English name: Pomegranate
Latin name: Punica granatum
Family: Loostrife - Lythraceae
The pomegranate is a shrub or small tree, 3-5 metres tall. The branches, barbed when young, have a tendency to sag. The leaves grow opposite and are elliptical and are elliptic lanceolate or lanceolate, 3 to 8 cm. long. Their top side is dark green, glossy and smooth-edged. The bright red flowers are bisexual, set one to three at a time in axils at the branch tops. The flowers growing from the current year’s stems are pitcher-shaped and larger, with a normally formed lower ovary, in a pistil surrounded by a stamen. The flowers that grow on the older stems are smaller and underdeveloped (a shorter pistil style), and fall after flowering. The fruits are berries that resemble the shape and size of a large apple. Their skin is tough and leathery, usually purple- or violet- coloured, sometimes brown or pale red. Each fruit contains from 400 to 700 seeds, each surrounded by a sarcotesta, or jelly-like, juicy, edible seed coat. From it, grenadine syrup is produced.
The pomegranate has been cultivated in the Middle East for several thousand years. The oldest written mention of the plant is in cuneiform on clay tablets found in Mesoptamia and dated the middle of the third millennium B.C. The pomegranate is used in such activities as cooking, medicine, tanning and textiles. Its purplish-red juice is at once sweet and tart, and readily quenches one’s thirst. It may be added to drinks and desserts. The acidic juice of wild pomegranates can replace lemon juice (in industry, crystalline citric acid may be obtained from this juice).
Wines are produced from the pomegranate’s sweet varieties. In Persian cuisine, the juice is often used to prepare various dishes, while its dried seeds (anardana) are often used in Indian cuisine. In Meditteranean and Asian medicine, the pomegranate tree’s bark is used as against parasitic worms: a decoction (boiled extraction) of the bark contains the alkaloids pelletierine and isopelletierine, which act to paralyze tapeworms. For the same purpose, Chinese medicine uses the root bark. In Asia, a decoction of the flowers is used as an antidiarrheal medication. The fruit prevents premature aging. The polyphenols that it includes offer protection against diseases of the cardiovascular system and cancers, and reduce inflammation. Furthermore, pomegranate juice works as a hypotonic, lowering blood pressure; as an anti-infective treatment, against viruses and bacteria; and as an anti-oxidant, preventing for example the oxidation of LDL cholesterol, and thus acts to prevent atherosclerosis. Further, pomegranate bark, leaves and wood contain tannins, which are used to tan thin, precious leather (Moroccan leather), and in the production of paint. Pomegranate provides a bright red anthocyanin pigment, punicine, which has uses such as dyeing silk. In warm countries, it is also cultivated as an ornamental plant.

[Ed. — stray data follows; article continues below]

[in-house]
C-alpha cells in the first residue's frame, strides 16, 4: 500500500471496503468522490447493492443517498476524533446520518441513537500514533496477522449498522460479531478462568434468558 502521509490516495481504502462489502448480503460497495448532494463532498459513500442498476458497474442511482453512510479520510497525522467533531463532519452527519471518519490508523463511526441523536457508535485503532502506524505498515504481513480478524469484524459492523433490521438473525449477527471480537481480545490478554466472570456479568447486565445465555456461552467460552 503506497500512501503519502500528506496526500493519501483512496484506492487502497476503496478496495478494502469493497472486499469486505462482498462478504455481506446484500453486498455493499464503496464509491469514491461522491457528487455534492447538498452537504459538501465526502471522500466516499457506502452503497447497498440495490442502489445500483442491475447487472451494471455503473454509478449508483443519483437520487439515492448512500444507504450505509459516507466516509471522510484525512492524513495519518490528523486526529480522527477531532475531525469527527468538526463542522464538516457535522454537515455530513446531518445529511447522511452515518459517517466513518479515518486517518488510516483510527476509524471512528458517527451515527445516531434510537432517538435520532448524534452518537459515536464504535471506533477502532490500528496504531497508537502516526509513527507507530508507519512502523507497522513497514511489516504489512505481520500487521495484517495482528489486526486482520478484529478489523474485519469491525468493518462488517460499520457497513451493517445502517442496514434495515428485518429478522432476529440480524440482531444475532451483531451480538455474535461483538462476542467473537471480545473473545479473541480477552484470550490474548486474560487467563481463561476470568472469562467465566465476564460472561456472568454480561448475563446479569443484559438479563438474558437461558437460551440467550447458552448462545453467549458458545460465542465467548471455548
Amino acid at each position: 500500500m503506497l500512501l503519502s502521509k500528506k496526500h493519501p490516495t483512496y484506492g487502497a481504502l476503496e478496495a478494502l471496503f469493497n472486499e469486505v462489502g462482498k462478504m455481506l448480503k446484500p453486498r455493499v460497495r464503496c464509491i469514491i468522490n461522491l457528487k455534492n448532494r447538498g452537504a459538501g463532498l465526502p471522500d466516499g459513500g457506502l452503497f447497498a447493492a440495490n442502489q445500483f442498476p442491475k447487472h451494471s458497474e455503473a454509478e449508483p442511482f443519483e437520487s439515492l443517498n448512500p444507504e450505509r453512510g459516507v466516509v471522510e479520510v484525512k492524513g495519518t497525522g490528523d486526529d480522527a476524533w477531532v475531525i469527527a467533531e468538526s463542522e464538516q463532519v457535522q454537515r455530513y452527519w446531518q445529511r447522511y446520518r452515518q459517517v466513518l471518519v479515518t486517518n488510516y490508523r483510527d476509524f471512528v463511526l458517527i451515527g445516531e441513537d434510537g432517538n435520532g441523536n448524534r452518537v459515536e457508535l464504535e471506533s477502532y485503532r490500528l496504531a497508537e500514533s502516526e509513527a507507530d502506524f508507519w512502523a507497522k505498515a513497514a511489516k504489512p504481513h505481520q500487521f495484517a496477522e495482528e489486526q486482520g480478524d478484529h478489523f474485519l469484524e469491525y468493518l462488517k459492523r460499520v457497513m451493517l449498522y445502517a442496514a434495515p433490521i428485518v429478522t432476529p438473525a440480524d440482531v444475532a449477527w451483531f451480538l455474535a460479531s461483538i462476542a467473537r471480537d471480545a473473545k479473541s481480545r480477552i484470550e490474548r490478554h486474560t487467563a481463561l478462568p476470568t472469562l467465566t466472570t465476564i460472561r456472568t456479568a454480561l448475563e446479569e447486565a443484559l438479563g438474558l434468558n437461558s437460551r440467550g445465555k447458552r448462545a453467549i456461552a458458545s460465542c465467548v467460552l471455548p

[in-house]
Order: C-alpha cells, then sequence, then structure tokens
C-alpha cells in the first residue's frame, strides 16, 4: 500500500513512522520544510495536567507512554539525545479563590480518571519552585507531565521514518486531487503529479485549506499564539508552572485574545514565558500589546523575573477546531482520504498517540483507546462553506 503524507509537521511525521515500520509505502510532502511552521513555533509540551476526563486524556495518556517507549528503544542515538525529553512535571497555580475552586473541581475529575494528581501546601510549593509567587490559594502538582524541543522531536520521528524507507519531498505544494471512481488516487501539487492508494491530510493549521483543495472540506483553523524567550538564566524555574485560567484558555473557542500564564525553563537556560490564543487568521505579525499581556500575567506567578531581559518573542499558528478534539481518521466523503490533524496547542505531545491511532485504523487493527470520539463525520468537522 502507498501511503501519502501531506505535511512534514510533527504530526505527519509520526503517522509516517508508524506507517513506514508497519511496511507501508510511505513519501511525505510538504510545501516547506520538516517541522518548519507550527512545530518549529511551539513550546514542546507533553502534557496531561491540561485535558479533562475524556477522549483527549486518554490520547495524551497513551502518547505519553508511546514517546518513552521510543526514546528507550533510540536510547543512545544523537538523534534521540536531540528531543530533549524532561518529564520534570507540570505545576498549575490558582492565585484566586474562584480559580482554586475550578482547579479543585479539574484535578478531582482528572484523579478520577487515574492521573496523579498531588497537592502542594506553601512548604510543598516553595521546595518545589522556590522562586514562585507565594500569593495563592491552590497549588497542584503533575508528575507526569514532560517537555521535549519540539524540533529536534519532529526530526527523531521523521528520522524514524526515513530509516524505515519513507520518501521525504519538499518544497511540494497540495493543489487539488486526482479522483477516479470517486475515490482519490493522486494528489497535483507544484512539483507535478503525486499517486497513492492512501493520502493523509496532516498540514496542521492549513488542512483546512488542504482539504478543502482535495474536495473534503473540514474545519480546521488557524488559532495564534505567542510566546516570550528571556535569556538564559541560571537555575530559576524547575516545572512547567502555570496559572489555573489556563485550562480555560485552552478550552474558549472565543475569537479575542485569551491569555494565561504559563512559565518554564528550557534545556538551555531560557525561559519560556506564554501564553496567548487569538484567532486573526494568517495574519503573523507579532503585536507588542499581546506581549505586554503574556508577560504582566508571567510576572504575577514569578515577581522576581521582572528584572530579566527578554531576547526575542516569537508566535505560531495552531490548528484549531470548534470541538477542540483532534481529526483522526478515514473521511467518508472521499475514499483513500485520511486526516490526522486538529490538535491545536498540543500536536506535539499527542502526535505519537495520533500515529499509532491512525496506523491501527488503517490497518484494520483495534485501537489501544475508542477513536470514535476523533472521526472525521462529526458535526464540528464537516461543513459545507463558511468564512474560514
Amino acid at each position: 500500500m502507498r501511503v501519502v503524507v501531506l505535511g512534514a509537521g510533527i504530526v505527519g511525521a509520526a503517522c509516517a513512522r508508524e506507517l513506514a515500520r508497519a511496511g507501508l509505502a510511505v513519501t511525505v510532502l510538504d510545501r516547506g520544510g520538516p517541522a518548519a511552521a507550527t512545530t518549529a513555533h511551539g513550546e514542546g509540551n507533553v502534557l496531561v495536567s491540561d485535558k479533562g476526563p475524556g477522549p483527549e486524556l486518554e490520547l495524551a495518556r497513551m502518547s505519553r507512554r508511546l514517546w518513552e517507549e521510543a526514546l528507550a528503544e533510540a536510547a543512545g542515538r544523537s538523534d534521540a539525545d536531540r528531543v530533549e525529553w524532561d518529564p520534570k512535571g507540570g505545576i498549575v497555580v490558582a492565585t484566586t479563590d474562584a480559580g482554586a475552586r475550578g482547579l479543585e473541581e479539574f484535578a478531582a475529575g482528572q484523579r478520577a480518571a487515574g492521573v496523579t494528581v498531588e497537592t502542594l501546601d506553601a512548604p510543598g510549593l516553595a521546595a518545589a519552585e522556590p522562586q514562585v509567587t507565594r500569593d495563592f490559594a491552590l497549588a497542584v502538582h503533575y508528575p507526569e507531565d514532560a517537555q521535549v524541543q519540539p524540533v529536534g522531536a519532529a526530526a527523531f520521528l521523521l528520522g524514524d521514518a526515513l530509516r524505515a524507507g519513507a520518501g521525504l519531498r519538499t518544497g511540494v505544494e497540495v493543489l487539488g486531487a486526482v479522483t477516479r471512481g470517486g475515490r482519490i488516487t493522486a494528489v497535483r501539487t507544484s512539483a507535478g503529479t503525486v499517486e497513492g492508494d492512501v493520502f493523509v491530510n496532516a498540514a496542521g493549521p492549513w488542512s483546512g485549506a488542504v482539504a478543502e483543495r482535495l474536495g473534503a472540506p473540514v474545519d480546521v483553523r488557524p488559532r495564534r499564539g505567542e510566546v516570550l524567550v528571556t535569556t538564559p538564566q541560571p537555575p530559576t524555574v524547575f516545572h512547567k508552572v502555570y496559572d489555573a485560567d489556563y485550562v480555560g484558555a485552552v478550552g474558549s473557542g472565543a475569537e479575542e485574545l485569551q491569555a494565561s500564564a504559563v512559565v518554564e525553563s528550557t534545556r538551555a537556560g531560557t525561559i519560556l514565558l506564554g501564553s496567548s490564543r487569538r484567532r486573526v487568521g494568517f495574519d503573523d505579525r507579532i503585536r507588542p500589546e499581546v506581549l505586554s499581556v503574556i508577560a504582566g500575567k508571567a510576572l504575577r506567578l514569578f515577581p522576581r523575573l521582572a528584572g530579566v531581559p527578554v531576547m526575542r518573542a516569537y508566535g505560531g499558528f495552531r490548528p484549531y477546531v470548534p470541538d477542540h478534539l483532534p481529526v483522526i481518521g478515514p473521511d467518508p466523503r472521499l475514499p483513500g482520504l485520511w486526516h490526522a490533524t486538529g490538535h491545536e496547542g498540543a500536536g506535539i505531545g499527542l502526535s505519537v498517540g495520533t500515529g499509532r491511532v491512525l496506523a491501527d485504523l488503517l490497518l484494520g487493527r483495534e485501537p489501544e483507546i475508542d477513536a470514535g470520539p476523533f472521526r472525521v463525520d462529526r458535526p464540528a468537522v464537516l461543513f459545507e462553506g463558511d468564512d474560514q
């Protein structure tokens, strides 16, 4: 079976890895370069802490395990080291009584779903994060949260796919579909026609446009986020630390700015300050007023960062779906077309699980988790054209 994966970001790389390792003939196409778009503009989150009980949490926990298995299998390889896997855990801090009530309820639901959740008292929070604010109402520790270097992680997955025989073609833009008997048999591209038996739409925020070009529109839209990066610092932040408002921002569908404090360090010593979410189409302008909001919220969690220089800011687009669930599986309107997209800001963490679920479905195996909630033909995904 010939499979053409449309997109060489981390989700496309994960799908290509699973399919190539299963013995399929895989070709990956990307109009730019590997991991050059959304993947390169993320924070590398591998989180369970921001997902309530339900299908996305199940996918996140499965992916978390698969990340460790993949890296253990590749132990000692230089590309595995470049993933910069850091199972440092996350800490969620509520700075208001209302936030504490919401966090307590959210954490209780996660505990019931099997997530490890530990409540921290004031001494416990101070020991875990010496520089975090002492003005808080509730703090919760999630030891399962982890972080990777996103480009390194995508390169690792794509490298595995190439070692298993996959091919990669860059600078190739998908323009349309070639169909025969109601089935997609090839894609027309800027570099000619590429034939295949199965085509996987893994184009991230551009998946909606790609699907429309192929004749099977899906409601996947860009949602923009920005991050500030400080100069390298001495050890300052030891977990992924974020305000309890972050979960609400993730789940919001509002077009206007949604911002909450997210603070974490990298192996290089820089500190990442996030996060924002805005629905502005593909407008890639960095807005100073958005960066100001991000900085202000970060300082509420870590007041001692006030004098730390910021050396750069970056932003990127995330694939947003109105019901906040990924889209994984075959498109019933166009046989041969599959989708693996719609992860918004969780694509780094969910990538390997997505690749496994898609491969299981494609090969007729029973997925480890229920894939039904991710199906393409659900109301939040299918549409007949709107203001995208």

There are over 30 mentions of the pomegranate in the Bible. It was among the seven most important crops that awaited the Jews in the Promised Land, and one of the fruits that scouts, sent by Joshua, brought back after the explored the land that the Jews intended to conquer (Deuteronomy 8: 7-8). A number of places in the Holy Land are named after the pomegranate, as well as Biblical figures and pagan gods. In English and other European languages, the name of the grenade, a weapon, is derived from pomegranate. In Assyrian, Egyptian and Semitic civilizations, flowers and pomegranates were a common decorative motif. The Jews used them to decorate costumes and sculptures; for example, the pomegranate fruit and flower appeared alternately on the garments on Jewish priests. The fruit has symbolized fidelity to the Torah. The capitals of the two bronze pillars in the Temple of Jerusalem were decorated with winding chains of pomegranate fruit. It is said that King Solomon’s crown was fashioned after the pomegranate’s calyx, or “crown”.